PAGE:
Tag Archives: Uganda

The Humanitarian–Development Nexus: Lessons from Northern Uganda

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International aid can be grouped into two separate realms; humanitarianism and development. Increasingly these segments of the international system rub shoulders, sometimes even overlapping and challenging each other. The realms of humanitarianism and development draw on distinct rationales involving different actors with their particular mandates: humanitarianism’s imminent needs-based approaches building on the principles of neutrality, impartiality and independence are as such fundamentally different from the more long-term, political, rights-based development approaches.

When I lived in Kampala in 2005–6 for my dissertation fieldwork on the World Bank-Uganda partnership, most researchers, international aid agencies, activists and advocacy organisations were focused on the civil war in northern Uganda where the Lord Resistance Army (LRA) had been terrorising, looting, killing and abducting civilians over two decades. Meeting other researchers and other donors I was often asked why I did not focus on the situation in the north. When I arrived Kampala again in 2012 to incept studies on the protection of civilians in northern Uganda, Kampala friends and informants – including representatives of the UN, donor agencies and the government – often asked why I came now, since the humanitarian actors were wrapping up and terminating their activities in northern Uganda, with some relocating to the new hotspot of the northeastern Karamoja region, other withdrawing from Uganda, while some choosing to stay by reconfiguring their aid portfolio.

While seemingly trivial, these brief temporal snapshots – reflecting a general turn in the collective mentality of aid practitioners and researchers – draw attention to more profound questions pertaining to the humanitarian sector and the protection of civilians discourse. The first refers to benchmarks, i.e. how and when do whom decide a situation is no longer a humanitarian crisis but rather a recovery and development phase? Does removing the humanitarian crisis label necessarily mean there are no more humanitarian concerns that need to be attended to? Secondly, what does the transition say about the nexus and interplay between humanitarian action and development activities, and how are humanitarian concerns and protection activities programmed for in a non-humanitarian context?

When I recently visited northern Uganda (February 2014), a representative of the NGO forum said that Gulu, the regional capital, for a long time suffered from NGO obesity, but that the situation now was in reverse – too many NGOs had withdrawn too soon with too much unfinished business. The massive NGO influx causing this obesity was prompted by the CNN effect caused by Jan Egeland when he, in the capacity as head of OCHA, in late 2003 brought attention to the conflict, describing the then 17-years old civil war in northern Uganda as the worst forgotten humanitarian crisis on earth.[1] Soon, the world’s attention was on the civil war in Uganda, and subsequently a plethora of international donors and humanitarian actors moved in with large humanitarian programmes to protect the civilian population and aide the government’s efforts.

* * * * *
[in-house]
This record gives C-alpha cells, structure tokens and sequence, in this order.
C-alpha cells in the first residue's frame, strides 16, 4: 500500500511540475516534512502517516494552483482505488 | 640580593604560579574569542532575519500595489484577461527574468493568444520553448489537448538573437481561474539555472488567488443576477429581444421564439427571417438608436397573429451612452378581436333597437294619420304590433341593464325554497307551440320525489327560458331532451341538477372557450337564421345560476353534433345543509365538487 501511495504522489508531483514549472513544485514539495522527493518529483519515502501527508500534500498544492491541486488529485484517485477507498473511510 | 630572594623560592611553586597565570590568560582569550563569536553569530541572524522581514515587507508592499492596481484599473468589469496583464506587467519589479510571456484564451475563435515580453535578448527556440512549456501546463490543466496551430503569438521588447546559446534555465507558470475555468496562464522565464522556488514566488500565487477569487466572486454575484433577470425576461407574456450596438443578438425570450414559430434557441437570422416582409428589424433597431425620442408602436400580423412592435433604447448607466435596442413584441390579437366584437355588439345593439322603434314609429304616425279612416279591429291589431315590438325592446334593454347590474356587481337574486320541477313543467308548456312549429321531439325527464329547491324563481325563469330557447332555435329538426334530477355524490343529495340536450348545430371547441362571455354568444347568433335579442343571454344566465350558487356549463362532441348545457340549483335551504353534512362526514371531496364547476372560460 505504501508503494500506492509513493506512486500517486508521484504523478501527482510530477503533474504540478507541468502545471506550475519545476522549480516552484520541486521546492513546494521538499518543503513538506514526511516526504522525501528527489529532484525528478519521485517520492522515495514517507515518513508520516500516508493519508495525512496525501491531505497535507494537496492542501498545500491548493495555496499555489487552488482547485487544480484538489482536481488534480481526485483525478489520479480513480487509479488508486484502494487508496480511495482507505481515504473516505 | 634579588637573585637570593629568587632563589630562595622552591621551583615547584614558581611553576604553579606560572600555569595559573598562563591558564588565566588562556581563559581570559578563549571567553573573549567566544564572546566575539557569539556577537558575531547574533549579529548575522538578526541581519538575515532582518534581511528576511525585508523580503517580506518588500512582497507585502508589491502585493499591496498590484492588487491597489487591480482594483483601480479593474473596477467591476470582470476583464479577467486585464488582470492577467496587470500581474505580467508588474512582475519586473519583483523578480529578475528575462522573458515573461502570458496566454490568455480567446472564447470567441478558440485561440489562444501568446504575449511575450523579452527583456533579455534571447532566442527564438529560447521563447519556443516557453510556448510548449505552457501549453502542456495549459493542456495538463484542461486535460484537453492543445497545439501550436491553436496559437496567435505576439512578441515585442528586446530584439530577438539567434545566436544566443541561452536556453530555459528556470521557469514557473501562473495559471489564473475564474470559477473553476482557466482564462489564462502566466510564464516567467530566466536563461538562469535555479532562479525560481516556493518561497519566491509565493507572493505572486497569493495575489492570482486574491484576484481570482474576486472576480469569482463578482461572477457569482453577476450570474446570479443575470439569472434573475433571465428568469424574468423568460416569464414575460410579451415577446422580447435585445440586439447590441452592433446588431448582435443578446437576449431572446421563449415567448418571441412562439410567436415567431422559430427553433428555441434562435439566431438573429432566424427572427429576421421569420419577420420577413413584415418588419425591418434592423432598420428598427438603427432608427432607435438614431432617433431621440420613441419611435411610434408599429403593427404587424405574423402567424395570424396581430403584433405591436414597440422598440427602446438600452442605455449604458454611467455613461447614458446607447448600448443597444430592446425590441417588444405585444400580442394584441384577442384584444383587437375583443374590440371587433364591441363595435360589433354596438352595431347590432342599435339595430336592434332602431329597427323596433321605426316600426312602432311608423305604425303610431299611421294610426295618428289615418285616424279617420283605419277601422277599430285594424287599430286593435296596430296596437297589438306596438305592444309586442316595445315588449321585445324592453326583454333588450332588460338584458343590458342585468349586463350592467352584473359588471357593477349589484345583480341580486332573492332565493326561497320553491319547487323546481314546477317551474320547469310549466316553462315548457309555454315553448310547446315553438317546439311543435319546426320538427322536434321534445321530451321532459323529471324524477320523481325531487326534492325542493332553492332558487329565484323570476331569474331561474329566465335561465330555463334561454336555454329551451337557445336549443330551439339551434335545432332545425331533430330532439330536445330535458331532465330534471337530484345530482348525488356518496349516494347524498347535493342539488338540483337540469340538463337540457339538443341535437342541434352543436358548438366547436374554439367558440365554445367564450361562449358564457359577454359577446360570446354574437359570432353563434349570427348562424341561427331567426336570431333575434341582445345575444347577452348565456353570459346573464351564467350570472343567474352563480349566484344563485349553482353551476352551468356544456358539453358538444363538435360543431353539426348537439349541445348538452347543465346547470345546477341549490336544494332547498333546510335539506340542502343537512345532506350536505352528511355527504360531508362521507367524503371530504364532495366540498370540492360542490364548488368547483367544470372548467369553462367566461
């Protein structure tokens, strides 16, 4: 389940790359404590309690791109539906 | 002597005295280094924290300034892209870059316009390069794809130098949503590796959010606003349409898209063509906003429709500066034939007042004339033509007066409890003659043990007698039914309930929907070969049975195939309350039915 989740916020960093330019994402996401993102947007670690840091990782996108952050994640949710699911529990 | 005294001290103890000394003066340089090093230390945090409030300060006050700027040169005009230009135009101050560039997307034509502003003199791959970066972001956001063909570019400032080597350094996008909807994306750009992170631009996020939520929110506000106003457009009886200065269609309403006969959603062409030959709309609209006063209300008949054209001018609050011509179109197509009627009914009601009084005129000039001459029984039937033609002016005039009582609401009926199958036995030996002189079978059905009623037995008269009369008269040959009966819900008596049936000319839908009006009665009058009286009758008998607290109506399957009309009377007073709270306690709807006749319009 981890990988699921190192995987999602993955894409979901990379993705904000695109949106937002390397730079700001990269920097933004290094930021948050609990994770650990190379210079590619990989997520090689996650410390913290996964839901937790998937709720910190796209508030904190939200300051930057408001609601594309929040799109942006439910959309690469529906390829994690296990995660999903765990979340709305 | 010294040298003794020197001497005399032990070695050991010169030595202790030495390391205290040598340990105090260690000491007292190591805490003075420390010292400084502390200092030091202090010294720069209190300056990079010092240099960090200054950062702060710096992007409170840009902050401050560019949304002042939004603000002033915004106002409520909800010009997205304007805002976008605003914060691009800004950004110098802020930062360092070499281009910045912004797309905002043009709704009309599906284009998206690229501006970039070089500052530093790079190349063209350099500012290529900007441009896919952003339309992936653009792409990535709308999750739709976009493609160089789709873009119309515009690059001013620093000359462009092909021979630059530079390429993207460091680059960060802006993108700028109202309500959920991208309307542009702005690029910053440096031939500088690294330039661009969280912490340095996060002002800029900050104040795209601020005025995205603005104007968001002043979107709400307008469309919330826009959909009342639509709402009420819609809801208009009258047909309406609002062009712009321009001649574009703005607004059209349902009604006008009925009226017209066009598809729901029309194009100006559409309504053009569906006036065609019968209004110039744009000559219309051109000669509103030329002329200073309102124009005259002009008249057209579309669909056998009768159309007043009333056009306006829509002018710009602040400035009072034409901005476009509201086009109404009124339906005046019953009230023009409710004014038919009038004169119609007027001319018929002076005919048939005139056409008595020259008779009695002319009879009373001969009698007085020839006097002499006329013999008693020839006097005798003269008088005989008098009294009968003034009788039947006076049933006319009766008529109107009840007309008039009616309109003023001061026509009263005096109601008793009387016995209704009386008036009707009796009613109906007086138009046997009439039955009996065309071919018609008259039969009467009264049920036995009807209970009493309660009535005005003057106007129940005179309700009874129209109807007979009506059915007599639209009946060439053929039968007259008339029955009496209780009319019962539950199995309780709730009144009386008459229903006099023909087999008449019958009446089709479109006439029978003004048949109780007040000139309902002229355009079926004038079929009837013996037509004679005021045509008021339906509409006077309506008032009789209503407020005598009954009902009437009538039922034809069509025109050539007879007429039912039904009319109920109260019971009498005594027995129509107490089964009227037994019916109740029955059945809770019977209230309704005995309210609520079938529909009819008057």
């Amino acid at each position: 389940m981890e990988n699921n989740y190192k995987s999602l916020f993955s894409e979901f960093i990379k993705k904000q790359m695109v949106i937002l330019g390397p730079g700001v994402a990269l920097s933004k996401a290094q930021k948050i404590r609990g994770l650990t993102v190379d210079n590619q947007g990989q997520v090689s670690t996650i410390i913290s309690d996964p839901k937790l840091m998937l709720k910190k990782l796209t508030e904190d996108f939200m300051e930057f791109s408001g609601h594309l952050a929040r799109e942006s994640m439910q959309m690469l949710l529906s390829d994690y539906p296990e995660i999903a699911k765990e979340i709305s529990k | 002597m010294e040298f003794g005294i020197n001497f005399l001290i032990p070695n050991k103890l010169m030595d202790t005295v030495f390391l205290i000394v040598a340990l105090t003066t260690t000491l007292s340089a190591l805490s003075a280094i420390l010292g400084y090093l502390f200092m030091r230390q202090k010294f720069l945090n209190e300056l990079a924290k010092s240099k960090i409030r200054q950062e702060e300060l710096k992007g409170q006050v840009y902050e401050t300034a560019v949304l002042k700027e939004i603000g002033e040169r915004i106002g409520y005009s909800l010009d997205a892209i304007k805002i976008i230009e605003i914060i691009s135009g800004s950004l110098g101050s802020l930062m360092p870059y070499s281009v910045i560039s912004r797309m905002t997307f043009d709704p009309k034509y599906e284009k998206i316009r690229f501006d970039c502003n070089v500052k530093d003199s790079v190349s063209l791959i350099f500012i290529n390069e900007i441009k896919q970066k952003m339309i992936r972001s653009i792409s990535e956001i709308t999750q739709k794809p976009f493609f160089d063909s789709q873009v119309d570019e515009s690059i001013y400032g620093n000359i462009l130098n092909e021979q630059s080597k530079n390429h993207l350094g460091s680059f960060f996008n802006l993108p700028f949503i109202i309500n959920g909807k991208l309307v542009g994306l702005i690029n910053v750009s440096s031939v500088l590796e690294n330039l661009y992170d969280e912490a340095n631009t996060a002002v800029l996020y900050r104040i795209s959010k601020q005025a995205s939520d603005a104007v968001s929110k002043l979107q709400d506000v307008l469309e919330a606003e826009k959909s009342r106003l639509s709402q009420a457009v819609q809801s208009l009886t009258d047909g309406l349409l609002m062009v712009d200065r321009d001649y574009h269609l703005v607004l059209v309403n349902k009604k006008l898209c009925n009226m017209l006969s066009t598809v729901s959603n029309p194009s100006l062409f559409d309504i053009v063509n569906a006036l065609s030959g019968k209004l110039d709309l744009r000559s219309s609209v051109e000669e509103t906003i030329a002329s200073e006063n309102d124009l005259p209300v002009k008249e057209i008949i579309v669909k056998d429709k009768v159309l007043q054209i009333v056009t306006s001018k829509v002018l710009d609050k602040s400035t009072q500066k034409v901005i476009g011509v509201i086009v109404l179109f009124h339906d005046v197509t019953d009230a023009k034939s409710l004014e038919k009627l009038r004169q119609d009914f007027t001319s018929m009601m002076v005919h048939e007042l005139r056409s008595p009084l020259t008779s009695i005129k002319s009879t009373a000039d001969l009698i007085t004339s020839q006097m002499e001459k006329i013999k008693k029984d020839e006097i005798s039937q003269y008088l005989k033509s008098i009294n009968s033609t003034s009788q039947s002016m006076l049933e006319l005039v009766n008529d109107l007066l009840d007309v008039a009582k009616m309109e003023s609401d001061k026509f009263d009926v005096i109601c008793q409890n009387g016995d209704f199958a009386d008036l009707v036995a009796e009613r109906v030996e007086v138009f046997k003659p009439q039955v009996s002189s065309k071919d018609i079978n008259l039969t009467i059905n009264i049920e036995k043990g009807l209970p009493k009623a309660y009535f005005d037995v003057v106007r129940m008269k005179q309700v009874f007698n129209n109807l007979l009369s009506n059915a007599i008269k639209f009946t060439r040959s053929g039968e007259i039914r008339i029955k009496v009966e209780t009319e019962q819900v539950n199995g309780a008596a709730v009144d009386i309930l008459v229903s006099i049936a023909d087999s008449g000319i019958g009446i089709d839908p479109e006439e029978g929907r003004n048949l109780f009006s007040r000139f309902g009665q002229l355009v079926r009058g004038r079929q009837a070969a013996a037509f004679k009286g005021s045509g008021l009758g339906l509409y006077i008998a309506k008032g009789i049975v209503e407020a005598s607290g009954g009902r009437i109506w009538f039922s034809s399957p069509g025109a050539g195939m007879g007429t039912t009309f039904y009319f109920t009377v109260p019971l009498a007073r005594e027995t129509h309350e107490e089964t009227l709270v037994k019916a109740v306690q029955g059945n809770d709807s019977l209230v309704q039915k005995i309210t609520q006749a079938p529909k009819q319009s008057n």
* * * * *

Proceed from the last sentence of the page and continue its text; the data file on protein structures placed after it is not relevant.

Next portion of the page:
For over two decades the Acholi population in Northern Uganda has been affected by the LRA and the government’s failure to sufficiently quell the LRA and stop its terror, looting, killing and abduction, and in the wake of this, to address imminent humanitarian concerns and the widespread lack of development in the northern districts. By 2006 more than 90% of the Acholi population, about 1,7 million peoples, in northern Uganda lived in more than 200 IDP camps seeking refuge and protection from the LRA.

The camps, designated as ‘protected camps’ were set up by the government from 1996 and onwards as a means to protect the civilian population from the civil war. As such, the camps – which the government forced the population to relocate into – are a witness of the government’s own failure to protect its citizenry and its inability to beat the LRA military. Yet, these camps were far from safe. They had high mortality rates due to weak protection and service provision. People within the camps died from violence, malnutrition, malaria and AIDS,[2] and those moving outside of the camp – to go to the market, fetch water, collect firewood, and farm their land – feared being attacked by the rebels. In this context, international donors, NGOs and multilateral organisations played a key role in remedying the situation among civilians both within the camps and in affected communities.

Gulu, the regional capital of northern Uganda was, however, soon put on a strict diet for its NGO-obesity. After the conflict effectively ended in 2006 when the LRA was pushed out of Uganda (yet still at large, roaming the borders of CAR, DRC and South Sudan) and with the start of the peace talks in Juba, South Sudan, people gradually started to move back to their home communities. As such, 2006 marked the start of the end of the humanitarian crisis – at least at the official level: In 2008 the government took the donors to the north showing them that the war had ended, that the guns were silenced and that the people had started to return to their home communities. This was very much the government’s call – just as swift as they decided to establish the camps and forced the rural people to move into them, the government also closed the camps based on its own assessment and claim to victory over the LRA after its massive military offensive code-named Operation Iron Fist (2002–6). International donors – primarily multi- and bilateral ones not present in the north albeit funding activities there – bought into the government’s argument, persuaded that the humanitarian crisis was over and not in need of external humanitarian assistance.